“He's very, very strong at the point,” general manager Kevin Colbert said of Dupree in May. “When you watch him work out as we did on his pro day, you have to keep telling yourself this guy is 6'4", 269. He can power rush, he can speed rush, he can put moves together and he can cover.”

The Steelers could use all of those skills. Dupree totaled 23.5 sacks over four seasons for the Wildcats, including 7.5 in 2014. He'll be asked to line up everywhere from the edge to the slot right away.

Biggest loss: Brice McCain, CB

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It's hard to understand why Colbert didn't try harder to keep McCain—the Dolphins signed him to a two-year, $5 million contract with $3 million guaranteed, chump change for the best cover man Pittsburgh had in 2014, whether outside or in the slot. It's in the slot where McCain proved his value: In 2014, he was targeted 35 times in the slot, giving up 22 catches for 235 yards, no touchdowns, one interception and a 70.5 opposing quarterback rating, which tied with Green Bay's Casey Hayward for the league's second-best behind Denver's Chris Harris. Mike Tomlin has expressed confidence in his current secondary—more on this in a minute—but it's easy to believe that he'd have more confidence if McCain was still on his roster.

Underrated draft pick: Gerod Holliman, FS, Louisville (239th overall pick)

Why did Holliman last all the way to the seventh round after tying an NCAA record with 14 interceptions? Put simply, Holliman is not a physical player. He doesn't always tackle with great effort, and when he does put in the effort, his repertoire consists primarily of simple shoulder-pops. Colbert, who was no doubt ecstatic about getting Calvin Pryor's college replacement with a throwaway pick, leaned on the stats.

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“I don’t know how many times we said this through our draft preparations, but 14 interceptions is no accident,” Colbert said after the selection. “This kid has great instincts, great awareness, he’s a great studier of film. You see him making breaks on the ball before the quarterback throws it, and he has the hands to catch it.”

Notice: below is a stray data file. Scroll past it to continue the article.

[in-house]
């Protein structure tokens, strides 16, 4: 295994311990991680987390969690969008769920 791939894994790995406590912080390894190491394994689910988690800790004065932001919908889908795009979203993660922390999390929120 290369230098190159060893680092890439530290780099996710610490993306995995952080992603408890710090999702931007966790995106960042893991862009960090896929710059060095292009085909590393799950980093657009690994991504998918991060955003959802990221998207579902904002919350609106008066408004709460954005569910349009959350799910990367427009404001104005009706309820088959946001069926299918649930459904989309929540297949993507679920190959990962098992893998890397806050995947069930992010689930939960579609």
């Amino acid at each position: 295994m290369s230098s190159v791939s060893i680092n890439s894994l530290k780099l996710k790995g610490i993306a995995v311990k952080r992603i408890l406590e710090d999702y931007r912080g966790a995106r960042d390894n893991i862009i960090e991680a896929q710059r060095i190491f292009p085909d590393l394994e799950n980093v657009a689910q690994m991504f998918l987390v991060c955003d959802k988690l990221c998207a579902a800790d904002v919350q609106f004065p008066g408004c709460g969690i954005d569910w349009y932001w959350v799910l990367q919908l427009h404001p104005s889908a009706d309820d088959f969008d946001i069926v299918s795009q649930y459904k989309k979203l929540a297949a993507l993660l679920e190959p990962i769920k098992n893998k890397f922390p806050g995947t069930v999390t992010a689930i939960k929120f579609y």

All these things are true, but if you have an aversion to contact in the NFL, you won't play for long. If Holliman can overcome this, he has a chance to help a secondary in dire need of playmakers.

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Colbert certainly understood the need in the draft, taking underrated Mississippi cornerback Senquez Golson in the second round as the first of three picks used on defensive backs. Golson led the SEC with 10 interceptions in 2014, and he has admirable ball skills and physicality that belies his 5'9", 176-pound frame. He may replace McCain as the main man in the slot. Outside, the Steelers will welcome back William Gay and Cortez Allen, despite sub-par coverage seasons from both players—Allen was actually benched in favor of McCain last October. Antwon Blake should get more reps as well. At safety, it's believed that Shamarko Thomas will replace Polamalu, a daunting task under the best possible circumstances. Holliman will compete for playing time with veteran Will Allen, who can play both safety slots with decent results.

Tomlin, a longtime secondary coach before he became Pittsburgh's head coach in 2007, seemed relatively unconcerned about the turnover at the owners meetings in March.

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“We believe in the process that we go through, and we also believe in the men that we have,” he said. “I know that some of the guys that we have on our roster at the position right now don’t have extended resumes. But that’s always the case. How do you gain experience without going through the process of gaining experience. These guys are driven, and they want to be positive contributors to our efforts and reasons why we are successful. Some of those guys played key roles down the stretch last year. Antwon Blake made a few significant plays for us in big moments, stripping the ball from A.J. Green late in December to kind of secure the AFC North title for us, being an example. I expect the guys that we have continue to grow and get better. I expect to add credible and competent men to that mix to provide competition, and put them in a competitive environment to see who comes out on top. And I am completely comfortable that at the end of that we are going to have above-the-line cornerback play.”

That would be good, because anything below the line might pull the rest of the team down with it.